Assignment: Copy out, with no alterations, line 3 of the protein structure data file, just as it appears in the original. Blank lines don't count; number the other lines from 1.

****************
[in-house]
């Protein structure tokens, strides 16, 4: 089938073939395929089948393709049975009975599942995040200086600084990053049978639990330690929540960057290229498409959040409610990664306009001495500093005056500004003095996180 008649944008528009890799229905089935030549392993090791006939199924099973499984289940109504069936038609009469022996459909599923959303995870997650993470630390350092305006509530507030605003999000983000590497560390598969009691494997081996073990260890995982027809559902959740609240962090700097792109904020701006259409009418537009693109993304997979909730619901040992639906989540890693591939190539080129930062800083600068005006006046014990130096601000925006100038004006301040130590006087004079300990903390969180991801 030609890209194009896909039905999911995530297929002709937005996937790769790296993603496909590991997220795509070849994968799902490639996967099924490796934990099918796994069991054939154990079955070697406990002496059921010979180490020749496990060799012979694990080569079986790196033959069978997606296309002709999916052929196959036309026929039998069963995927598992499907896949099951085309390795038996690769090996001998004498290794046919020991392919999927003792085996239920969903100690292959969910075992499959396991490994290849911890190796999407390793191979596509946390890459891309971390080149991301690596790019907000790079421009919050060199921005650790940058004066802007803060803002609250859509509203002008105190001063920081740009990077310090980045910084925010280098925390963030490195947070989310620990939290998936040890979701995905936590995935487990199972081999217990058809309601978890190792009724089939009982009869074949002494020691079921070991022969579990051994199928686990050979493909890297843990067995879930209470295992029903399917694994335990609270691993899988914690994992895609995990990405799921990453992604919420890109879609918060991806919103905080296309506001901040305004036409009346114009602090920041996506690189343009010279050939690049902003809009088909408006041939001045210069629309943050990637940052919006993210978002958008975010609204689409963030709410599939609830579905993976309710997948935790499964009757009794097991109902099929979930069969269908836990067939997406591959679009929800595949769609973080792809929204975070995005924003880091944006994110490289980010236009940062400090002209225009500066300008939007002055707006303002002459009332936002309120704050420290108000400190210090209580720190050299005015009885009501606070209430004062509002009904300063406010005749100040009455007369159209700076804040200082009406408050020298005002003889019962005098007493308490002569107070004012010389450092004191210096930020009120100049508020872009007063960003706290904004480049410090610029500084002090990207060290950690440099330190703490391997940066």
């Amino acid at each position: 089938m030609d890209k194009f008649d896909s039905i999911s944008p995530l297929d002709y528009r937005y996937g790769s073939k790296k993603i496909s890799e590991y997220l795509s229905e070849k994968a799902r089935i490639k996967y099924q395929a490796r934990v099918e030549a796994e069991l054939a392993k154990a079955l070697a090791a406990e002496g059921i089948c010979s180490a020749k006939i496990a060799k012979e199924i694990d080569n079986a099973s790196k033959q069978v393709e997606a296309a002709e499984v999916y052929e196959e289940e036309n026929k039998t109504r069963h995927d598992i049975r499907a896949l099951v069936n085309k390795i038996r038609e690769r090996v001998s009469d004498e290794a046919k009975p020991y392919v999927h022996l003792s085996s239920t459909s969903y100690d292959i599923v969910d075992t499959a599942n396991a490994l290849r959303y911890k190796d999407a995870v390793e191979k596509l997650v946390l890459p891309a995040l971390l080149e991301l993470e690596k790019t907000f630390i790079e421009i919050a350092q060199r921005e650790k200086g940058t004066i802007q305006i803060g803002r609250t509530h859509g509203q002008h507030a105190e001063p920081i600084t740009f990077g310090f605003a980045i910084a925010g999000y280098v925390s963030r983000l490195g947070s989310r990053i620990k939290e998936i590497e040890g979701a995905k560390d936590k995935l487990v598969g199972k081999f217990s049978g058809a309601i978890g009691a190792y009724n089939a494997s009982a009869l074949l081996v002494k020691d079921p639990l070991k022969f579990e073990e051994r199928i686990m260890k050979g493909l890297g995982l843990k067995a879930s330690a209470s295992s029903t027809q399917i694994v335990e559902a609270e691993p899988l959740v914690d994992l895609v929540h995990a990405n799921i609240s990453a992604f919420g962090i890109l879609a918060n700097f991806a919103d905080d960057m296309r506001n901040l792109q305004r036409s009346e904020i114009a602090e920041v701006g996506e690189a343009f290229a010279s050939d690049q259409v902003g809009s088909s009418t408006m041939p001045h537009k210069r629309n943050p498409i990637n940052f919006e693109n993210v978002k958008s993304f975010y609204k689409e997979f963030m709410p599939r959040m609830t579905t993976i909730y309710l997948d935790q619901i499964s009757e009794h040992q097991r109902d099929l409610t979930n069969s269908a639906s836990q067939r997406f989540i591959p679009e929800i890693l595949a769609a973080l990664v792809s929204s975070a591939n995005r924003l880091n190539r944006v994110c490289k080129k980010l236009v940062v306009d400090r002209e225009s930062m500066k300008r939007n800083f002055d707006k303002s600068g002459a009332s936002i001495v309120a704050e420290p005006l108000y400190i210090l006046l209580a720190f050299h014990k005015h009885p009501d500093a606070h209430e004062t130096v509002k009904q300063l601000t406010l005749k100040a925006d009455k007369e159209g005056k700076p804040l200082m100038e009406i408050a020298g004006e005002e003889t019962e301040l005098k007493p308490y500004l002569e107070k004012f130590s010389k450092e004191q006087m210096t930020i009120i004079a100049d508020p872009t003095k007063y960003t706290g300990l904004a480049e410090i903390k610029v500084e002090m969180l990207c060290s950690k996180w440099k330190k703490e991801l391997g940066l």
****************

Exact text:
């Amino acid at each position: 089938m030609d890209k194009f008649d896909s039905i999911s944008p995530l297929d002709y528009r937005y996937g790769s073939k790296k993603i496909s890799e590991y997220l795509s229905e070849k994968a799902r089935i490639k996967y099924q395929a490796r934990v099918e030549a796994e069991l054939a392993k154990a079955l070697a090791a406990e002496g059921i089948c010979s180490a020749k006939i496990a060799k012979e199924i694990d080569n079986a099973s790196k033959q069978v393709e997606a296309a002709e499984v999916y052929e196959e289940e036309n026929k039998t109504r069963h995927d598992i049975r499907a896949l099951v069936n085309k390795i038996r038609e690769r090996v001998s009469d004498e290794a046919k009975p020991y392919v999927h022996l003792s085996s239920t459909s969903y100690d292959i599923v969910d075992t499959a599942n396991a490994l290849r959303y911890k190796d999407a995870v390793e191979k596509l997650v946390l890459p891309a995040l971390l080149e991301l993470e690596k790019t907000f630390i790079e421009i919050a350092q060199r921005e650790k200086g940058t004066i802007q305006i803060g803002r609250t509530h859509g509203q002008h507030a105190e001063p920081i600084t740009f990077g310090f605003a980045i910084a925010g999000y280098v925390s963030r983000l490195g947070s989310r990053i620990k939290e998936i590497e040890g979701a995905k560390d936590k995935l487990v598969g199972k081999f217990s049978g058809a309601i978890g009691a190792y009724n089939a494997s009982a009869l074949l081996v002494k020691d079921p639990l070991k022969f579990e073990e051994r199928i686990m260890k050979g493909l890297g995982l843990k067995a879930s330690a209470s295992s029903t027809q399917i694994v335990e559902a609270e691993p899988l959740v914690d994992l895609v929540h995990a990405n799921i609240s990453a992604f919420g962090i890109l879609a918060n700097f991806a919103d905080d960057m296309r506001n901040l792109q305004r036409s009346e904020i114009a602090e920041v701006g996506e690189a343009f290229a010279s050939d690049q259409v902003g809009s088909s009418t408006m041939p001045h537009k210069r629309n943050p498409i990637n940052f919006e693109n993210v978002k958008s993304f975010y609204k689409e997979f963030m709410p599939r959040m609830t579905t993976i909730y309710l997948d935790q619901i499964s009757e009794h040992q097991r109902d099929l409610t979930n069969s269908a639906s836990q067939r997406f989540i591959p679009e929800i890693l595949a769609a973080l990664v792809s929204s975070a591939n995005r924003l880091n190539r944006v994110c490289k080129k980010l236009v940062v306009d400090r002209e225009s930062m500066k300008r939007n800083f002055d707006k303002s600068g002459a009332s936002i001495v309120a704050e420290p005006l108000y400190i210090l006046l209580a720190f050299h014990k005015h009885p009501d500093a606070h209430e004062t130096v509002k009904q300063l601000t406010l005749k100040a925006d009455k007369e159209g005056k700076p804040l200082m100038e009406i408050a020298g004006e005002e003889t019962e301040l005098k007493p308490y500004l002569e107070k004012f130590s010389k450092e004191q006087m210096t930020i009120i004079a100049d508020p872009t003095k007063y960003t706290g300990l904004a480049e410090i903390k610029v500084e002090m969180l990207c060290s950690k996180w440099k330190k703490e991801l391997g940066l």